Rudock was the favorite to win the job heading into spring ball, and looked impressive at times, but Sokol, an experienced JUCO transfer, turned heads during the program's spring game. He completed 13-of-18 passes (72.2 percent) for a team-best 183 yards and a touchdown. Still the quarterback race remains wide open.
"It is still a three-man race, it is really hard to separate them," Kakert said. "The first practice we saw, it looked like Jake Rudock, the guy expected to be the starter, was the best of the three. But during the spring game it was Cody Sokol that appeared to be the best."
Defensive Strengths - Linebacker
The Hawkeyes struggled defensively in 2012, finishing seventh in the conference in scoring defense (22.9 points per game) and ninth in total defense (381.6 yards per game), and yielded 28.7 points per game during their season-ending six-game skid.
But if there is a strength to be found on the defensive side of the ball, it will be an experienced linebacking core. UI returns its top three tacklers in seniors Anthony Hitchens, James Morris and Christian Kirksey. The three pug-nosed backers combined for 332 tackles in 2012, including 18 tackles for loss and 4.5 sacks, and will be depended upon to anchor the Gold and Black defense both in the locker room and between the hash marks.
"The strength has to be the linebackers," Kakert said. "They have three seniors there with a lot of experience. Those three have been around the block and have a chip on their shoulder from last year. They are going to lead the defense and will be the key to success."
Defensive Areas To Watch - Defensive line
Iowa's defense has traditionally been characterized by the big uglies in the interior, but the defensive line struggles personified the Hawkeyes' downward spiral a year ago. UI finished seventh in the conference in rush defense (162.1 yards per game) and last in sacks (70 total), but things are looking up on the shoulders of a breakout spring by a Michigan native.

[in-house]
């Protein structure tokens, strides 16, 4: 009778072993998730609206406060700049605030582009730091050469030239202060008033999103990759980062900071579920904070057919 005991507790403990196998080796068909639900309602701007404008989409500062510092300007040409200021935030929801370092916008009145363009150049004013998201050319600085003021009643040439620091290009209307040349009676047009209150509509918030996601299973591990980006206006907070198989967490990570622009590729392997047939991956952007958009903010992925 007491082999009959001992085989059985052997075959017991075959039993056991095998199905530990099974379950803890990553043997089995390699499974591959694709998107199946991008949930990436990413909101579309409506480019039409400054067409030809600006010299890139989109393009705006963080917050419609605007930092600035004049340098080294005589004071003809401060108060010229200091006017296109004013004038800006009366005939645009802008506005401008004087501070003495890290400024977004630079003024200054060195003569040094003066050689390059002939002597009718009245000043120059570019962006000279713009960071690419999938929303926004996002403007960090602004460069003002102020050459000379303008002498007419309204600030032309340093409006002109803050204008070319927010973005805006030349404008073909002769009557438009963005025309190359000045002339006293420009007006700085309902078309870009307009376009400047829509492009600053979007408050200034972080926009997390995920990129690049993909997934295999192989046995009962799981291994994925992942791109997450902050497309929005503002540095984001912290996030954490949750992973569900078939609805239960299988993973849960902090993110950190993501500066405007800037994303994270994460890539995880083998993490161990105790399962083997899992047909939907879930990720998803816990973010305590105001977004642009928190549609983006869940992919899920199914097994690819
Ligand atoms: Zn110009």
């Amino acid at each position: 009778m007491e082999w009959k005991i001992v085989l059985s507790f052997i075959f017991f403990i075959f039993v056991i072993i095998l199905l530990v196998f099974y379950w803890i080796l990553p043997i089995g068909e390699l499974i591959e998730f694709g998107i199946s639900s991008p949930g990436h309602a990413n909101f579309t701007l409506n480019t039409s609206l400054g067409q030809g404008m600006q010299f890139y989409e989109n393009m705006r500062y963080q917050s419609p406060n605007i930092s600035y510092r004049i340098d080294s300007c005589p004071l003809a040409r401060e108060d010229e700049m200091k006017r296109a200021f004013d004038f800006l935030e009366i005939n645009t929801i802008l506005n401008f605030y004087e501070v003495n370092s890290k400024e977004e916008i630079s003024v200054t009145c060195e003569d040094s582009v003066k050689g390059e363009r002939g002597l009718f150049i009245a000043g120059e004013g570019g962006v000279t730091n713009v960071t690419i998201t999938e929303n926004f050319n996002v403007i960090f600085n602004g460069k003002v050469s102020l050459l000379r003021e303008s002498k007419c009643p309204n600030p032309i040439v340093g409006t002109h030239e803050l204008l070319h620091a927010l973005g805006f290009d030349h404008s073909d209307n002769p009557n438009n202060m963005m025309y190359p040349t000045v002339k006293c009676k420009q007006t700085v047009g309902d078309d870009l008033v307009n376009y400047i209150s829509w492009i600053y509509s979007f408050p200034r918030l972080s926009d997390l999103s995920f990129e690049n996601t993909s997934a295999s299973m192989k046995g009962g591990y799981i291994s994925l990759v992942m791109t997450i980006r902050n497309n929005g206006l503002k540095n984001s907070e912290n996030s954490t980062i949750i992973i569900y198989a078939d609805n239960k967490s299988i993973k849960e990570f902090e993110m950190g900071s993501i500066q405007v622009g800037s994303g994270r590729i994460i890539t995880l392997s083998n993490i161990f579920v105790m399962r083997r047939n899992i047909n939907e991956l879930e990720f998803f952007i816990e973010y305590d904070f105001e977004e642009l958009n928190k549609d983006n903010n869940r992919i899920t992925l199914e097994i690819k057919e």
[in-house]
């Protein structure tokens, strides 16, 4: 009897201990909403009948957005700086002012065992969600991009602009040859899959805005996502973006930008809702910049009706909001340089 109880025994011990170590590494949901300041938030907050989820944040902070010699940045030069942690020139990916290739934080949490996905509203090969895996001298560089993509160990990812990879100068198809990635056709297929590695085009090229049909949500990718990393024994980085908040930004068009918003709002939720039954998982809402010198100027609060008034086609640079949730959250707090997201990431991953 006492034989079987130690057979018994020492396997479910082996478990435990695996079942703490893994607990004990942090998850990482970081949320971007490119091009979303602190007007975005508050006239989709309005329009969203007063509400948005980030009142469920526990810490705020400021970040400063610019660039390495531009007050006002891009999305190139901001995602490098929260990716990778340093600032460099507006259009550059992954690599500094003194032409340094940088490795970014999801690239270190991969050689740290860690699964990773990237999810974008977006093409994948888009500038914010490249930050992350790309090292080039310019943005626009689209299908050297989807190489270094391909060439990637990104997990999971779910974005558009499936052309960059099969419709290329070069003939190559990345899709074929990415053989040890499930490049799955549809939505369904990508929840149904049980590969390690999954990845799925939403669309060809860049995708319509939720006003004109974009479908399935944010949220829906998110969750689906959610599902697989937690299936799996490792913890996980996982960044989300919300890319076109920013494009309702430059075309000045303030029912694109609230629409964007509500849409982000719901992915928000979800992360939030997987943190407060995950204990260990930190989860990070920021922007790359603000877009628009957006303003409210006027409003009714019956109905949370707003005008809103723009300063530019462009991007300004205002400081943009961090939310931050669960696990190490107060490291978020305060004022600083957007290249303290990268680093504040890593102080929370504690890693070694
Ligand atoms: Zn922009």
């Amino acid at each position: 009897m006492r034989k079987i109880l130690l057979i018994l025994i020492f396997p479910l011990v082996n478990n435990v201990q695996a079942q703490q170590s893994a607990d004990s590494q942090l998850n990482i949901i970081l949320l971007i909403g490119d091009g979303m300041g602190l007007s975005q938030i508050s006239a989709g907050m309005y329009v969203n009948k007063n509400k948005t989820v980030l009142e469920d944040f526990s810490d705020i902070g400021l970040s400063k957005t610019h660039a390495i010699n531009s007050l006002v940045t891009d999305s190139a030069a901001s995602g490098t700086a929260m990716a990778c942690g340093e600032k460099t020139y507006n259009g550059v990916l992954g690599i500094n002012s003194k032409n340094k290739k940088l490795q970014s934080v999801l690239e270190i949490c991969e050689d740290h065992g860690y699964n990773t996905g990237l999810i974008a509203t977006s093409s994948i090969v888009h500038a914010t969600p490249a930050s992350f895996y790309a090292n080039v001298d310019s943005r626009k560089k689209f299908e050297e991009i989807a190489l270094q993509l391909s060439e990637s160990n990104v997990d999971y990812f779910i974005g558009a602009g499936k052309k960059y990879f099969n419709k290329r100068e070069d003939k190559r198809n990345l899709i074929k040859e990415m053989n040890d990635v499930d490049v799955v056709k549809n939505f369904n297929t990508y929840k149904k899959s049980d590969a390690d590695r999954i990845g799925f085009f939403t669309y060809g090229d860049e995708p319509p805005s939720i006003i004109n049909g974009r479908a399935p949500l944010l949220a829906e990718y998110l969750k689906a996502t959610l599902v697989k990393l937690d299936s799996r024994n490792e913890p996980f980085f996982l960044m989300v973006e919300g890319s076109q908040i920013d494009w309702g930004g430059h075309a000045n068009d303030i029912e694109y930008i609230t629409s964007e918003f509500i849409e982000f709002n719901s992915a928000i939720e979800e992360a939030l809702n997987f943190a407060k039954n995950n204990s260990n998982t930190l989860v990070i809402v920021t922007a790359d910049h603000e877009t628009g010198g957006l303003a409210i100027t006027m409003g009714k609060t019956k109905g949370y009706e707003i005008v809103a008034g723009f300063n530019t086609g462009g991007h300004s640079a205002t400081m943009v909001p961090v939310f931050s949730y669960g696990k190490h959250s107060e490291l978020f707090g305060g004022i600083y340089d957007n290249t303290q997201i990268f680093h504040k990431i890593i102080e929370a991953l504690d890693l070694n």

Talented junior defensive tackle Carl Davis, a Sterling Heights (Mich.) product, has seemingly shedded the inconsistency that has plagued him throughout his career, and has apparently matured into a force in the middle that will eat up interior blockers and open up the edges for the growing defense. The 6-5, 315-pound monster recorded three sacks during the spring game and was arguably the most effective player during the intra-squad scrimmage.
"The big story of the defense, like most traditional Iowa teams, is the defensive line," Kakert said. "They need more production against the run and have to generate pressure against some of the conference's mobile quarterbacks. They didn't do that last year and got picked apart. They need to show some signs of life.
"Carl Davis, a kid that is actually out of Michigan, is going into his junior year and the light seems to have gone on for him. He is really playing at a high level. He's looked tremendous all spring and has really displayed a level of consistency. If he can continue to emerge in the middle, he can create more opportunities off the edge for the defensive ends to get more sacks."
"It is still kind of an unknown," Kakert said. "They are coming off of a 4-8 year, they didn't perform well offensively and the defense really struggled in last six weeks of the season. It's hard to get a real grasp of the direction of the team.
"They are doing some different things this spring. They just wrapped up spring practice and it looks different. They are doing more no huddle and are playing much more aggressively. They made some staffing changes. Things look like they are on the upswing but you don't know until they get out there against somebody other than themselves.
"I would like to think that they are moving upward, but they have to prove it after losing the last six games of last year, many of them decidedly in a negative way. They just did not look good late last year."